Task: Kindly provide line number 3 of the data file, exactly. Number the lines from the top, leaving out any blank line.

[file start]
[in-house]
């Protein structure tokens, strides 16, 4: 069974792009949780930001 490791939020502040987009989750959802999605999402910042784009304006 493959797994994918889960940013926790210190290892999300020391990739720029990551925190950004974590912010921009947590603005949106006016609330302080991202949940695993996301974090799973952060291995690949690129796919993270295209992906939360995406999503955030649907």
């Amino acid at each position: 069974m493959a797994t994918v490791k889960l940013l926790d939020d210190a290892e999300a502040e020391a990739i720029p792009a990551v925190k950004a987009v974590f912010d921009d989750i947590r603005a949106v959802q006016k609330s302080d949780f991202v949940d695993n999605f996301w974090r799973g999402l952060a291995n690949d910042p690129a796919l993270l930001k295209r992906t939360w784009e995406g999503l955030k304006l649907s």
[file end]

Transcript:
């Amino acid at each position: 069974m493959a797994t994918v490791k889960l940013l926790d939020d210190a290892e999300a502040e020391a990739i720029p792009a990551v925190k950004a987009v974590f912010d921009d989750i947590r603005a949106v959802q006016k609330s302080d949780f991202v949940d695993n999605f996301w974090r799973g999402l952060a291995n690949d910042p690129a796919l993270l930001k295209r992906t939360w784009e995406g999503l955030k304006l649907s």